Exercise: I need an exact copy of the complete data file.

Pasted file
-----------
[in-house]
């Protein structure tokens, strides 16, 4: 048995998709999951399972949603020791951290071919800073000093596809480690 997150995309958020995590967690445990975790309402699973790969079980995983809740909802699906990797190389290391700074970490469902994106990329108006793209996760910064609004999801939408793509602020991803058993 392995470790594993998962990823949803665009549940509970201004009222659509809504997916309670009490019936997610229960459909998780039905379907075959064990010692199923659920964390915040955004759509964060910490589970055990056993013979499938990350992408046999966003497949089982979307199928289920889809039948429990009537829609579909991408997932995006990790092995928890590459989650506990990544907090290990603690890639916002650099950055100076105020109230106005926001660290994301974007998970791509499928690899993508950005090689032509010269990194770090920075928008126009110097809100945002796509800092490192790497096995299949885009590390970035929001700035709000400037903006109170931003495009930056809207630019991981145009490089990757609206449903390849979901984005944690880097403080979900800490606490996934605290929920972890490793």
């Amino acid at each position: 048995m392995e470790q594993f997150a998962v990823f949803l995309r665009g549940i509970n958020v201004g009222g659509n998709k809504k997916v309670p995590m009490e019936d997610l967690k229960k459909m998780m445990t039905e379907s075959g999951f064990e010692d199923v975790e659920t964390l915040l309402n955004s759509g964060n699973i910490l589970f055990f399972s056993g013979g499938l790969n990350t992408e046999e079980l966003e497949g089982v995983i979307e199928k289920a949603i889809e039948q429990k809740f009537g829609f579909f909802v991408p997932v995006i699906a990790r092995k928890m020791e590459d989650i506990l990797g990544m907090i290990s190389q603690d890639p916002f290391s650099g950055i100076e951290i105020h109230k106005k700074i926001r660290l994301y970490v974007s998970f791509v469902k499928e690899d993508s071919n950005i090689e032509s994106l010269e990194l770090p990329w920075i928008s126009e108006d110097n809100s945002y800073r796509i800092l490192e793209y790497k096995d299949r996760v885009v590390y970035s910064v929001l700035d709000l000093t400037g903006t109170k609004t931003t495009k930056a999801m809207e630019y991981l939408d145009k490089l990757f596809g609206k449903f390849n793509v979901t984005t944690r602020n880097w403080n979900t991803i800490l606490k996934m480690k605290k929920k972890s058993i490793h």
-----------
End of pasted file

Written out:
[in-house]
């Protein structure tokens, strides 16, 4: 048995998709999951399972949603020791951290071919800073000093596809480690 997150995309958020995590967690445990975790309402699973790969079980995983809740909802699906990797190389290391700074970490469902994106990329108006793209996760910064609004999801939408793509602020991803058993 392995470790594993998962990823949803665009549940509970201004009222659509809504997916309670009490019936997610229960459909998780039905379907075959064990010692199923659920964390915040955004759509964060910490589970055990056993013979499938990350992408046999966003497949089982979307199928289920889809039948429990009537829609579909991408997932995006990790092995928890590459989650506990990544907090290990603690890639916002650099950055100076105020109230106005926001660290994301974007998970791509499928690899993508950005090689032509010269990194770090920075928008126009110097809100945002796509800092490192790497096995299949885009590390970035929001700035709000400037903006109170931003495009930056809207630019991981145009490089990757609206449903390849979901984005944690880097403080979900800490606490996934605290929920972890490793």
């Amino acid at each position: 048995m392995e470790q594993f997150a998962v990823f949803l995309r665009g549940i509970n958020v201004g009222g659509n998709k809504k997916v309670p995590m009490e019936d997610l967690k229960k459909m998780m445990t039905e379907s075959g999951f064990e010692d199923v975790e659920t964390l915040l309402n955004s759509g964060n699973i910490l589970f055990f399972s056993g013979g499938l790969n990350t992408e046999e079980l966003e497949g089982v995983i979307e199928k289920a949603i889809e039948q429990k809740f009537g829609f579909f909802v991408p997932v995006i699906a990790r092995k928890m020791e590459d989650i506990l990797g990544m907090i290990s190389q603690d890639p916002f290391s650099g950055i100076e951290i105020h109230k106005k700074i926001r660290l994301y970490v974007s998970f791509v469902k499928e690899d993508s071919n950005i090689e032509s994106l010269e990194l770090p990329w920075i928008s126009e108006d110097n809100s945002y800073r796509i800092l490192e793209y790497k096995d299949r996760v885009v590390y970035s910064v929001l700035d709000l000093t400037g903006t109170k609004t931003t495009k930056a999801m809207e630019y991981l939408d145009k490089l990757f596809g609206k449903f390849n793509v979901t984005t944690r602020n880097w403080n979900t991803i800490l606490k996934m480690k605290k929920k972890s058993i490793h």